and some people think this is the way of a good, caring president? wise up, for goodness sake! all his aims are meant to spy on every one of us at all times! and all for the benefit of business and the security forces! remember, this is what was fought against in WWII! this is what happens in countries that are NOT what we are supposed to be, democratic countries that believe in and uphold the rights of Freedom, Freedom of Speech and Privacy, among others! not the sort of thing that happens in Russia, N.Korea, China, Iran etc, countries that we condemn for doing it! we are now bordering on the same thing!
I was in intelligence in the 70s/80s during the "good old days" of the cold war, and I think I’ve got a perspective on this that pretty well anybody else in the intelligence community should have ……. which makes this whole thing even more confusing.
The problem, generally speaking, is not so much the lack of information, but a surplus of information. One of the hardest parts of analysis is separating the wheat from the chaff, so to speak.
Computer automation allows us to handle much, much more data than we did before. Unfortunately, the amount of data has increased even faster (by orders of magnitude) than our ability to process it.
Bottom line is this: When you have to work so hard to find a needle in a haystack, giving yourself an even bigger haystack to deal with is NOT the most productive of moves.
"the administration urged lawmakers to make permanent the legal authority for the National Security Agency to gain access to logs of Americans’ domestic communications, the USA Freedom Act"
Is this the same agency/program that Trump claims was spying on him?
Re: on the bright side
He’s too stupid and malicious to actually use anything effective so it’s not like he an Do much with it that’s not predictable or won’t backfire if an Avenue is found.
That’s a man who has other people fold his clothes even if he was able to.
I find it hilarious that folks are worried about the NSA and saying nothing about the phone company’s data collections. From TFA, the NSA isn’t collecting data anymore,(at least that is being admitted), they are/were asking for subsets of the data the phone companies have on every phone user. We already know the phone companies are using said data themselves and selling it to anyone willing to pay the asking price. Time to quit worrying about government agency data collection and start worrying about private corporation data collection.
"Time to quit worrying about government agency data collection and start worrying about private corporation data collection."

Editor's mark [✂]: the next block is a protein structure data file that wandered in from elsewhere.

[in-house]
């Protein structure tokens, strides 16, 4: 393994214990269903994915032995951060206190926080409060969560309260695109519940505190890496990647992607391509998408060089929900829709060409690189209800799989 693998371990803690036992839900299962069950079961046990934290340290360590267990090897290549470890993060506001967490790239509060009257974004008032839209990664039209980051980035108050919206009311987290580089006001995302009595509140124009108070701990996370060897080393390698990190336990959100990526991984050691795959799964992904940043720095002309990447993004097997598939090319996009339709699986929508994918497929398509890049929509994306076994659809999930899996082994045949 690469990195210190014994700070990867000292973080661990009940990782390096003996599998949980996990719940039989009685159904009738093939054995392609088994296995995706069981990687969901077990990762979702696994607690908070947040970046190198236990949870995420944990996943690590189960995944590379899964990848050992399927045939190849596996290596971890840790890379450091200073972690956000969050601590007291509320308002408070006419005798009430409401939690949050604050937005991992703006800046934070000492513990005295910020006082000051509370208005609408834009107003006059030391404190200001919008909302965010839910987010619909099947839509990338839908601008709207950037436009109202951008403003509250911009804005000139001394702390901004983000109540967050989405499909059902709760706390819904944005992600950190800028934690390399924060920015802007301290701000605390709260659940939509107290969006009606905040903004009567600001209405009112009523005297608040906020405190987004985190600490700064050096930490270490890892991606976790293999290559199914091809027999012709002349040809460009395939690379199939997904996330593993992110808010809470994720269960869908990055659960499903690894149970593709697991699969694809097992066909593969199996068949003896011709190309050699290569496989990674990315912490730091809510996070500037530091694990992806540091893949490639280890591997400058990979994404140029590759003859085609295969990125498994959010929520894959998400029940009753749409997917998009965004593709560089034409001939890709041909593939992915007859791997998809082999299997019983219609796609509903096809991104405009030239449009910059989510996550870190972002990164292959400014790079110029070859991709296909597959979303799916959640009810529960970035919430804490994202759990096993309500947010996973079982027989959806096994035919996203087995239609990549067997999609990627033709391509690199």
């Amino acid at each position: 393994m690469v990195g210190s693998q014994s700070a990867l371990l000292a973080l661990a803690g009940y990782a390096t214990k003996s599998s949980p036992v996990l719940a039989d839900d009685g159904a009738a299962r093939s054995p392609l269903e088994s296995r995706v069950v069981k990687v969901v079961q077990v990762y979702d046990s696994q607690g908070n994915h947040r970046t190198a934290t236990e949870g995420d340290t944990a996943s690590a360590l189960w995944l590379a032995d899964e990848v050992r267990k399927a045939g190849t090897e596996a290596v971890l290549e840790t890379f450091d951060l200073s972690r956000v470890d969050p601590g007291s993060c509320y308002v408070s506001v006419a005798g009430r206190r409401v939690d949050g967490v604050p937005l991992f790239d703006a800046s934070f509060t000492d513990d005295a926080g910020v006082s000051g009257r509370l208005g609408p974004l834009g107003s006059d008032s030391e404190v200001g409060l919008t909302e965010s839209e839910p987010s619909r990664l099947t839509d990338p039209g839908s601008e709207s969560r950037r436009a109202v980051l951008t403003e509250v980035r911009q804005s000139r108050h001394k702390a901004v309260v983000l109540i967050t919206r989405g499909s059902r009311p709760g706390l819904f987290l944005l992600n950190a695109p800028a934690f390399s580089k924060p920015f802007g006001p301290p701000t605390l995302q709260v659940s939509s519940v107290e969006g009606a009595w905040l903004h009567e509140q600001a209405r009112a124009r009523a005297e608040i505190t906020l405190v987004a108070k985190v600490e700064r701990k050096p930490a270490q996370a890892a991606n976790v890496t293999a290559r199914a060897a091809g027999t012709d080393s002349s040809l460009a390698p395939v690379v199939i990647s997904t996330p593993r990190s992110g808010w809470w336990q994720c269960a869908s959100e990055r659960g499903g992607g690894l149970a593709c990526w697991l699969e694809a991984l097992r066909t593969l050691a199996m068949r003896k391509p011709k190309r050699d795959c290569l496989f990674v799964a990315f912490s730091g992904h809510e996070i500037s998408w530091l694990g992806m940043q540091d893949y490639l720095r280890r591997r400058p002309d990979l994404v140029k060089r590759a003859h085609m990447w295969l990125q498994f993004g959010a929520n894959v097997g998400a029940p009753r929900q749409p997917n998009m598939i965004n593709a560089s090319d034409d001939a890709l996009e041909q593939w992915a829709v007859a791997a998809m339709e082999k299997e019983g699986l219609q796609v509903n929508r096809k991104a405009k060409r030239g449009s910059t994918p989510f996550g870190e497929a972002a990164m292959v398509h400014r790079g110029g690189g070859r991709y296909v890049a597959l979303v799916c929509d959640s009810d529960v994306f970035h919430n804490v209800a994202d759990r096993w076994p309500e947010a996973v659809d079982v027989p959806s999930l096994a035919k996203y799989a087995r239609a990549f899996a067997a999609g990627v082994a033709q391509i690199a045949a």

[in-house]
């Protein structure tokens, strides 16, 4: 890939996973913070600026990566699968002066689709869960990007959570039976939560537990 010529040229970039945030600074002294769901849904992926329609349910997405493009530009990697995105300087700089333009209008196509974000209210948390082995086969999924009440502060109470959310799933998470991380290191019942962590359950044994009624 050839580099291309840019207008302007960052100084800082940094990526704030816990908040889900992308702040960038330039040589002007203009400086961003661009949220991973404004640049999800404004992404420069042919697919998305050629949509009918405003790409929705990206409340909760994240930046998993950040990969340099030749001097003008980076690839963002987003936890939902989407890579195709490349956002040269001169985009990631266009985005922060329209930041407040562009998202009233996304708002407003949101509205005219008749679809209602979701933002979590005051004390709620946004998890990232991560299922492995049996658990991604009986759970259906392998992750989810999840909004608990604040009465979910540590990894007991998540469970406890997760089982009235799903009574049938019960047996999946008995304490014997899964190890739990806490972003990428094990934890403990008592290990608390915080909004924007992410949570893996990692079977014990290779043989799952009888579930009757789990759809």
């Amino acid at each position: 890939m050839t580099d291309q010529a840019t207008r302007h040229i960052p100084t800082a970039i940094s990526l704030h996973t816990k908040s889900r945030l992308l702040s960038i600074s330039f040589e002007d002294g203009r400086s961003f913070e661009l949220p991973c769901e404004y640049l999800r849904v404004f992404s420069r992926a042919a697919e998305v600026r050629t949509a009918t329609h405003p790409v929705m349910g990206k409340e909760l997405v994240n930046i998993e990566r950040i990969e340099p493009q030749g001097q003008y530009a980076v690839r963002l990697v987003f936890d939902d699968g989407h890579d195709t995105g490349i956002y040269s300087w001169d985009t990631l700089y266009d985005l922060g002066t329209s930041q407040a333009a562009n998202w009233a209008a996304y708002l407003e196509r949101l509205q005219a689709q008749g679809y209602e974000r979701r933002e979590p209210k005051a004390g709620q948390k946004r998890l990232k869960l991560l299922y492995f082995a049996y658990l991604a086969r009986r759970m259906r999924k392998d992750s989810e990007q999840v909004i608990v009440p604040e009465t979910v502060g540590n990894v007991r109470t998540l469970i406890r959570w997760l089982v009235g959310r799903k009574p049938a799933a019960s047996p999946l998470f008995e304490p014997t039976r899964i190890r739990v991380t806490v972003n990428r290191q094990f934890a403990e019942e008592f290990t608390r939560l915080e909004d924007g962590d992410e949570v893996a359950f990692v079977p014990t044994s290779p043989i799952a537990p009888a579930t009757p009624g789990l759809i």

Why not worry about both?
Re: Re: Re:
Both is good. I support doing both. And some people are worrying about both. Have a looksee:
For wireless in general, more about general lying by telcos
Some choice articles about wireless location data gathering:
Sadly TechDirt seems to be among a lonely few saying anything about this stuff, but it is possible to do both.
Amazon’s drones are not armed. For now.
Re: One can arrest you, the other not so much.
Time to quit worrying about government agency data collection and start worrying about private corporation data collection.
While both are bad, only one of the two has the ability to arrest and/or jail you, and it isn’t the private corporation.
Once 911 started..
Everything went into affect with some REAL wide ideas, that Most of which had already been tried and Died.
Lets look at the backbone that was designed for Phone systems and minor internet access, Before 1995..
How do you monitor Every one and every thing..CANT.
You throw a net out there, and SAMPLE the data and Miss allot of fish, but also Catch a few.
!995 comes around and the internet Goes BOOM and the Backbone now has Cellphones and the Whole internet as well as Phone, and TV… and 1000 internet Games..(and increasing)..
The Agencies find reasons to Build new facilities and Bigger abilities to Scan and make a Better net. SAME problem, Time 100,000. We went for a system that never Got more then 6% usage to one with 80-90% usage.. So we fixed the backbone.
and probably inserted locations on the NET to Scan and Check data. What Data? How to scan Game Chats, and Emails, Private chats, This data, that Data, and so forth…
Math is fun and interesting and I keep seeing the numbers NOT adding up.
Take 1000 people and figure out how many police, and city workers you need. And then change the population by 10,100,1000 times.. Would you increase the need of the police and City workers?? Or CUT jobs and wages to save money? the numbers SHOULD become Comparable.
But Even the Corps have cut back and forced more work and Less jobs onto the nation. Not having 100 locations in a Metro area you create 1 BIG store 10-20 miles away. And you over work the employees. With a turn over rate of 400% and higher.
WOW, whats do you create? ALLOT of unemployed people with little to do but listen to FOX NEWS/OPINIONS..
eh…I think this could be another Poindexter move. Can’t do it publicly via government project, so take it black. Or just use England’s Echelon system, or was it Carnivore. Regardless, can’t have it funded by Congress, need it to go black or let FiveEyes scoop it up. not a good thing for Trump to want to keep it funded. Snowden showed us its all captured anyway, even when they (Clapper) say it isn’t.
Personally I’m OK with them collecting everything. Eventually the entire state of Utah will be one big data center.
Why I don’t care: There comes a point where there is simply too much data to get anything useful from.
And when its released/hacked…
Its even better… because the banks cant tell WHO used your credit card, Even with all the security on the card…